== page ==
Back to College Off to Sénégal

It’s that time of year again. All the big box housewares stores are festooned with banners proclaiming the start of the fall semester. Get your dorm supplies here! Grok grok! Isn’ that th’ store whare ya git th’ sekint heds o’ hair? Grok grog Just a minute. [Frooooog! “Git” back into “yer londree baskit!”] Sorry about that. Yes, I have escaped from the laundry basket and reclaimed my blahg. Anyway… This year, we are not shopping for collapsible laundry baskets grok grok or beer can wastebaskets hic or cute little hanging storage units or brightly colored shower totes. The list for Sénégal is a little different. Many of the items make sense, others I am scratching my head about, still others are almost certainly not needed by this particular student, and I don’t see yarn or knitting needles anywhere so somebody must’ve screwed up. After six stores and a close encounter with the Wind-up Woman, we had made a small dent in this list by about noon and were absolutely, totally, utterly exhausted.

Suggested articles of clothing and other items:

  • Comfortable, sturdy, all-purpose shoes for class and walking, suitable for deep sand.
  • Two or three sweaters — make sure one is heavy
  • Jacket
  • Bathing suit
  • Flip flops (can buy there)
  • A couple of dressy outfits for special occasions, clubs, etc.
  • At least one pair of dressy shoes or sandals
  • Plenty of cotton underwear and bras
  • 1-2 long-sleeved shirts
  • A few pairs of jeans (no holes or frayed hems)
  • Workout clothes (goggles, sports bras, shorts, etc., if you use them at home)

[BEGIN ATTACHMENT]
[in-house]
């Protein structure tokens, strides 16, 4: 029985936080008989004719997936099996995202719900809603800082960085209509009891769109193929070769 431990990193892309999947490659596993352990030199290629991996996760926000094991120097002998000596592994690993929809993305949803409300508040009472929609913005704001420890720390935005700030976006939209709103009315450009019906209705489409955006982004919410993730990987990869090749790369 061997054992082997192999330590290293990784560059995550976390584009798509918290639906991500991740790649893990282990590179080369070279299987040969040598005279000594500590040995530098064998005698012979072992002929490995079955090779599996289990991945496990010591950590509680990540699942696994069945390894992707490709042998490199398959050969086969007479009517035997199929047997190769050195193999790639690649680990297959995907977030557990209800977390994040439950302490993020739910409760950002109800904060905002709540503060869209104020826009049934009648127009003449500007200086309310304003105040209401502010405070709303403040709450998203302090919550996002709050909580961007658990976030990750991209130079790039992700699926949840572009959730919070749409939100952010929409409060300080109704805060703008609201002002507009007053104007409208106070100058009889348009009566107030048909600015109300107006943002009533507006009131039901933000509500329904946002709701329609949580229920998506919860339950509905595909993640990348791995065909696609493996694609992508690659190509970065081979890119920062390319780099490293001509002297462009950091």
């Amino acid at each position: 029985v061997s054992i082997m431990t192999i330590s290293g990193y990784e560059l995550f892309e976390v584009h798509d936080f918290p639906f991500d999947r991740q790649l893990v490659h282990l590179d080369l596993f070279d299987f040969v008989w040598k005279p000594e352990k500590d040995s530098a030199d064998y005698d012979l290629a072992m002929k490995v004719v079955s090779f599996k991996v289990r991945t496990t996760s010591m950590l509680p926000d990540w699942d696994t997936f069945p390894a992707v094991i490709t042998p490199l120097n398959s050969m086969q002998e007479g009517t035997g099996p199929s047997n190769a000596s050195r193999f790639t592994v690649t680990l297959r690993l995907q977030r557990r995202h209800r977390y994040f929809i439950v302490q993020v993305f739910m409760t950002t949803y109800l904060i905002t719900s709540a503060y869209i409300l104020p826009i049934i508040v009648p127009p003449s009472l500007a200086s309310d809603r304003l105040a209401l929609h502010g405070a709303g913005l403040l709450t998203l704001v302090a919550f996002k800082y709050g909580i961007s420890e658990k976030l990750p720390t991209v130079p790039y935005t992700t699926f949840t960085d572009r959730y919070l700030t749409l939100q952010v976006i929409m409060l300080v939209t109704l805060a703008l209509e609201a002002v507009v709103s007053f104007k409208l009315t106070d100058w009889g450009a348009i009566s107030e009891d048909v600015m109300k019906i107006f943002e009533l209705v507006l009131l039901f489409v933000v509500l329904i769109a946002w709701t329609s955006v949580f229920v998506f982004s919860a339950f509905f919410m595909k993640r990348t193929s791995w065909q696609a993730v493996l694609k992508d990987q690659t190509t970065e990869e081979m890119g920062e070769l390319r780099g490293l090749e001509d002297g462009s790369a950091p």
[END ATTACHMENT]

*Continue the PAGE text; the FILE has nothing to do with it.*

• Women: lightweight cotton skirts, dresses, pants, blouses, button-down shirts, T-shirts and tank tops. Maybe one or two pairs of shorts for hanging out and going to the beach.
  • Men: lightweight, wrinkle-free pants, one or two pairs of nice shorts, button-down shirts

Hygiene and toiletries

  • Basic toiletries to last the year (or at least 1 month)
  • Towel and washcloth. These are considered personal and homestay families will not expect to provide them.
  • One year supply of condoms and other birth control supplies.
  • One year supply of tampons or pads. These are available here but are expensive.
  • Tylenol, Advil or favorite pain reliever. In Dakar these are expensive.
  • Vitamins
  • Aloe vera
  • Sunscreen, Blistex
  • Mosquito repellent (containing DEET)
  • Band-aids, rubbing alcohol, hydrogen peroxide
  • Thermometer
  • Sturdy water bottle (when traveling or commuting)
  • Tissue paper
  • Toilet paper, at least one roll for the first two weeks and then buy the rest there when needed
  • Yeast infection medication
  • Antibiotics, Pepto-Bismol (check with physician for best treatment for diarrhea)
  • Cold/sinus medicine
  • Neosporin or another antibiotic cream for open cuts
  • Contact solution (cannot be found there)
  • Anti-itch cream for mosquito bites
  • Fiber supplement or dried prunes (with the local diet, constipation is common)

Other suggested items:

  • Study Abroad Handbook
  • Sénégal Program Guidebook
  • Academic plan, major/minor course requirements to plan your courses in Dakar
  • Recent edition of your school’s course catalog
  • Contact information for your registrar, advisor, and financial aid office
  • Your resume on computer disk and hard copy for internship applications
  • French/English dictionary
  • An American Express card in your name (handy for receiving packages and buying traveler’s checks)
  • An international Mastercard, Visa or debit card
  • Extra pair of glasses or contacts and the prescription in case glasses are lost or stolen
  • A few extra passport pictures
  • Battery-operated alarm clock
  • Pocket calculator (for calculating exchange rates)
  • Small sewing kit
  • Wet wipes or liquid hand sanitizer for travel when there is no running water available
  • Flashlight (can be pocket size)